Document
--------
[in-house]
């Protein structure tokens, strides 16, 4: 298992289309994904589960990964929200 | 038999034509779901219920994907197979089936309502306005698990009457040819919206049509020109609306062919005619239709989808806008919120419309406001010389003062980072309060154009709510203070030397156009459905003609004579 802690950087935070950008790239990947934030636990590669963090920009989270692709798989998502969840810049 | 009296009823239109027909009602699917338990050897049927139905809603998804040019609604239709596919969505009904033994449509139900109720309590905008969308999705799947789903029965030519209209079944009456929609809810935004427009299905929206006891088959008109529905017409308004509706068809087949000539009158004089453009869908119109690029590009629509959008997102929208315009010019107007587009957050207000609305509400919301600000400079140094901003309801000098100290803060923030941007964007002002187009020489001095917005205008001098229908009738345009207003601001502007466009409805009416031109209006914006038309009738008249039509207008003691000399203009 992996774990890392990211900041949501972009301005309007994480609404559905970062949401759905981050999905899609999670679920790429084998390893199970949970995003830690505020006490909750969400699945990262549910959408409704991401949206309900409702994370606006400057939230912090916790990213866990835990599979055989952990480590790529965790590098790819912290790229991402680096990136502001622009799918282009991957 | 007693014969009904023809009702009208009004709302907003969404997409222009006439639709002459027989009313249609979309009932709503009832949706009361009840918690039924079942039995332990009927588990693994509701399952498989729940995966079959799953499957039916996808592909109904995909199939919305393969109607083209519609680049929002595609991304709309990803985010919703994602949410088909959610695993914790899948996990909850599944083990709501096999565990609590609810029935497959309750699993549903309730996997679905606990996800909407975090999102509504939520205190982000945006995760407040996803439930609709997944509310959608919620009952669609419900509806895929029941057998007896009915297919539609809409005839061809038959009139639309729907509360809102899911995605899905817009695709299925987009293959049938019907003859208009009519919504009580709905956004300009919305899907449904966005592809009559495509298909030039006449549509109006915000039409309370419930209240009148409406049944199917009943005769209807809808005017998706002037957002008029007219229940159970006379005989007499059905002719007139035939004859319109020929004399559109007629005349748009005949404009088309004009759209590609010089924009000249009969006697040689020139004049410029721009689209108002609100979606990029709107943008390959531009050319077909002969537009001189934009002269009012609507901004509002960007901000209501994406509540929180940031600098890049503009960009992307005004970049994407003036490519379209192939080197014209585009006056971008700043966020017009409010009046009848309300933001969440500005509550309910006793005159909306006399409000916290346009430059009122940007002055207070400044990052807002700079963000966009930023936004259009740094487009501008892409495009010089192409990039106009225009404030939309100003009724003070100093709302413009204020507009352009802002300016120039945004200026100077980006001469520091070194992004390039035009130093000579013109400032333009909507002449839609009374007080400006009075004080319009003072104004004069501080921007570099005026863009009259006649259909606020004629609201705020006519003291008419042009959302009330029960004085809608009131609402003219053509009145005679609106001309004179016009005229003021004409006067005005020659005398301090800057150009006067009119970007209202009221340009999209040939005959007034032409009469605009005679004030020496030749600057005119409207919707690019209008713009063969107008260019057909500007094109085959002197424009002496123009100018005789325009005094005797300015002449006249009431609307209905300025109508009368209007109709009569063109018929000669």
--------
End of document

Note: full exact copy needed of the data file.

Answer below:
[in-house]
């Protein structure tokens, strides 16, 4: 298992289309994904589960990964929200 | 038999034509779901219920994907197979089936309502306005698990009457040819919206049509020109609306062919005619239709989808806008919120419309406001010389003062980072309060154009709510203070030397156009459905003609004579 802690950087935070950008790239990947934030636990590669963090920009989270692709798989998502969840810049 | 009296009823239109027909009602699917338990050897049927139905809603998804040019609604239709596919969505009904033994449509139900109720309590905008969308999705799947789903029965030519209209079944009456929609809810935004427009299905929206006891088959008109529905017409308004509706068809087949000539009158004089453009869908119109690029590009629509959008997102929208315009010019107007587009957050207000609305509400919301600000400079140094901003309801000098100290803060923030941007964007002002187009020489001095917005205008001098229908009738345009207003601001502007466009409805009416031109209006914006038309009738008249039509207008003691000399203009 992996774990890392990211900041949501972009301005309007994480609404559905970062949401759905981050999905899609999670679920790429084998390893199970949970995003830690505020006490909750969400699945990262549910959408409704991401949206309900409702994370606006400057939230912090916790990213866990835990599979055989952990480590790529965790590098790819912290790229991402680096990136502001622009799918282009991957 | 007693014969009904023809009702009208009004709302907003969404997409222009006439639709002459027989009313249609979309009932709503009832949706009361009840918690039924079942039995332990009927588990693994509701399952498989729940995966079959799953499957039916996808592909109904995909199939919305393969109607083209519609680049929002595609991304709309990803985010919703994602949410088909959610695993914790899948996990909850599944083990709501096999565990609590609810029935497959309750699993549903309730996997679905606990996800909407975090999102509504939520205190982000945006995760407040996803439930609709997944509310959608919620009952669609419900509806895929029941057998007896009915297919539609809409005839061809038959009139639309729907509360809102899911995605899905817009695709299925987009293959049938019907003859208009009519919504009580709905956004300009919305899907449904966005592809009559495509298909030039006449549509109006915000039409309370419930209240009148409406049944199917009943005769209807809808005017998706002037957002008029007219229940159970006379005989007499059905002719007139035939004859319109020929004399559109007629005349748009005949404009088309004009759209590609010089924009000249009969006697040689020139004049410029721009689209108002609100979606990029709107943008390959531009050319077909002969537009001189934009002269009012609507901004509002960007901000209501994406509540929180940031600098890049503009960009992307005004970049994407003036490519379209192939080197014209585009006056971008700043966020017009409010009046009848309300933001969440500005509550309910006793005159909306006399409000916290346009430059009122940007002055207070400044990052807002700079963000966009930023936004259009740094487009501008892409495009010089192409990039106009225009404030939309100003009724003070100093709302413009204020507009352009802002300016120039945004200026100077980006001469520091070194992004390039035009130093000579013109400032333009909507002449839609009374007080400006009075004080319009003072104004004069501080921007570099005026863009009259006649259909606020004629609201705020006519003291008419042009959302009330029960004085809608009131609402003219053509009145005679609106001309004179016009005229003021004409006067005005020659005398301090800057150009006067009119970007209202009221340009999209040939005959007034032409009469605009005679004030020496030749600057005119409207919707690019209008713009063969107008260019057909500007094109085959002197424009002496123009100018005789325009005094005797300015002449006249009431609307209905300025109508009368209007109709009569063109018929000669």